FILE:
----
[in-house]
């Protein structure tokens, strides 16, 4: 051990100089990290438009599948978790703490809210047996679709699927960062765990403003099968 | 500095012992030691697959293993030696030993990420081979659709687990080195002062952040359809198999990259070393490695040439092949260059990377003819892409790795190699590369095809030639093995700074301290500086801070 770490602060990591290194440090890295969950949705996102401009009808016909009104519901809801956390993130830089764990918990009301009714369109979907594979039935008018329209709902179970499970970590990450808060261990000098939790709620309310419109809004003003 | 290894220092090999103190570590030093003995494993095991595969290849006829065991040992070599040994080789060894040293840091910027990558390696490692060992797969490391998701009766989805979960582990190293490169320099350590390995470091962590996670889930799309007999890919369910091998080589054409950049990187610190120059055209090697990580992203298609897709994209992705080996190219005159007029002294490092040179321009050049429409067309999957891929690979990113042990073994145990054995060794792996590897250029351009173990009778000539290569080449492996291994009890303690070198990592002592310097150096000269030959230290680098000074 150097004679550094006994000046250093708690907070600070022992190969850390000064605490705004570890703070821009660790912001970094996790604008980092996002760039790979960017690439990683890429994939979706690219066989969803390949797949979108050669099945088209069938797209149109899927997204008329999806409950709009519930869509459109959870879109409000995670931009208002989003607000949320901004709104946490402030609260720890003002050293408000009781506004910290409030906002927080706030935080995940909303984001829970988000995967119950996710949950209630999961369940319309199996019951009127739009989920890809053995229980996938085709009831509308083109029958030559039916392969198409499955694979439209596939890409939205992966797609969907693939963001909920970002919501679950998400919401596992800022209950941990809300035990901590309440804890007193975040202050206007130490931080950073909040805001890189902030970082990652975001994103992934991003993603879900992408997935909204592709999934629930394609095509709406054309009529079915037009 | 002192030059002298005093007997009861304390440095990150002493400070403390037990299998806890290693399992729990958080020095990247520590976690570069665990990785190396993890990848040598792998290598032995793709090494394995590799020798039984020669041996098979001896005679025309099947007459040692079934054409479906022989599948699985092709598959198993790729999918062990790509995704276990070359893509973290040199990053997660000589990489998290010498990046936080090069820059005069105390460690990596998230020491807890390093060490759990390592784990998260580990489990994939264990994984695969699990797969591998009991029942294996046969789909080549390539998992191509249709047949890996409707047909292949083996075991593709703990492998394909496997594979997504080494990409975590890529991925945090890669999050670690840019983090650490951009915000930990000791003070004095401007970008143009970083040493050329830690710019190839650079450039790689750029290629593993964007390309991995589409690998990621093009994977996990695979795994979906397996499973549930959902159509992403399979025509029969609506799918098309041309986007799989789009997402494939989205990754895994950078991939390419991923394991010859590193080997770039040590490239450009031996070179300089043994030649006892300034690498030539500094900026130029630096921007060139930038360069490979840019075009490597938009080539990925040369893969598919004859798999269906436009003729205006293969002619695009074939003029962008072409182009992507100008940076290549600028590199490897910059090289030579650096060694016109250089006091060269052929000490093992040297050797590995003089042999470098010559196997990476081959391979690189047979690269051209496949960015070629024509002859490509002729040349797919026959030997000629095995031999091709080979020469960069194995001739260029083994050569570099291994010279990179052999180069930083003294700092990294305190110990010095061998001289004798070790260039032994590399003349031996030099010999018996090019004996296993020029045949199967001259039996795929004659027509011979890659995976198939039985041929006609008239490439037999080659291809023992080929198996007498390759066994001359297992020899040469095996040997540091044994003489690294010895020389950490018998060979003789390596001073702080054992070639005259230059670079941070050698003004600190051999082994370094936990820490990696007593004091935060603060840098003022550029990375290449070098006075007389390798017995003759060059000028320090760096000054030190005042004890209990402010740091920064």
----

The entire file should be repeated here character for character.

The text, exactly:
[in-house]
């Protein structure tokens, strides 16, 4: 051990100089990290438009599948978790703490809210047996679709699927960062765990403003099968 | 500095012992030691697959293993030696030993990420081979659709687990080195002062952040359809198999990259070393490695040439092949260059990377003819892409790795190699590369095809030639093995700074301290500086801070 770490602060990591290194440090890295969950949705996102401009009808016909009104519901809801956390993130830089764990918990009301009714369109979907594979039935008018329209709902179970499970970590990450808060261990000098939790709620309310419109809004003003 | 290894220092090999103190570590030093003995494993095991595969290849006829065991040992070599040994080789060894040293840091910027990558390696490692060992797969490391998701009766989805979960582990190293490169320099350590390995470091962590996670889930799309007999890919369910091998080589054409950049990187610190120059055209090697990580992203298609897709994209992705080996190219005159007029002294490092040179321009050049429409067309999957891929690979990113042990073994145990054995060794792996590897250029351009173990009778000539290569080449492996291994009890303690070198990592002592310097150096000269030959230290680098000074 150097004679550094006994000046250093708690907070600070022992190969850390000064605490705004570890703070821009660790912001970094996790604008980092996002760039790979960017690439990683890429994939979706690219066989969803390949797949979108050669099945088209069938797209149109899927997204008329999806409950709009519930869509459109959870879109409000995670931009208002989003607000949320901004709104946490402030609260720890003002050293408000009781506004910290409030906002927080706030935080995940909303984001829970988000995967119950996710949950209630999961369940319309199996019951009127739009989920890809053995229980996938085709009831509308083109029958030559039916392969198409499955694979439209596939890409939205992966797609969907693939963001909920970002919501679950998400919401596992800022209950941990809300035990901590309440804890007193975040202050206007130490931080950073909040805001890189902030970082990652975001994103992934991003993603879900992408997935909204592709999934629930394609095509709406054309009529079915037009 | 002192030059002298005093007997009861304390440095990150002493400070403390037990299998806890290693399992729990958080020095990247520590976690570069665990990785190396993890990848040598792998290598032995793709090494394995590799020798039984020669041996098979001896005679025309099947007459040692079934054409479906022989599948699985092709598959198993790729999918062990790509995704276990070359893509973290040199990053997660000589990489998290010498990046936080090069820059005069105390460690990596998230020491807890390093060490759990390592784990998260580990489990994939264990994984695969699990797969591998009991029942294996046969789909080549390539998992191509249709047949890996409707047909292949083996075991593709703990492998394909496997594979997504080494990409975590890529991925945090890669999050670690840019983090650490951009915000930990000791003070004095401007970008143009970083040493050329830690710019190839650079450039790689750029290629593993964007390309991995589409690998990621093009994977996990695979795994979906397996499973549930959902159509992403399979025509029969609506799918098309041309986007799989789009997402494939989205990754895994950078991939390419991923394991010859590193080997770039040590490239450009031996070179300089043994030649006892300034690498030539500094900026130029630096921007060139930038360069490979840019075009490597938009080539990925040369893969598919004859798999269906436009003729205006293969002619695009074939003029962008072409182009992507100008940076290549600028590199490897910059090289030579650096060694016109250089006091060269052929000490093992040297050797590995003089042999470098010559196997990476081959391979690189047979690269051209496949960015070629024509002859490509002729040349797919026959030997000629095995031999091709080979020469960069194995001739260029083994050569570099291994010279990179052999180069930083003294700092990294305190110990010095061998001289004798070790260039032994590399003349031996030099010999018996090019004996296993020029045949199967001259039996795929004659027509011979890659995976198939039985041929006609008239490439037999080659291809023992080929198996007498390759066994001359297992020899040469095996040997540091044994003489690294010895020389950490018998060979003789390596001073702080054992070639005259230059670079941070050698003004600190051999082994370094936990820490990696007593004091935060603060840098003022550029990375290449070098006075007389390798017995003759060059000028320090760096000054030190005042004890209990402010740091920064």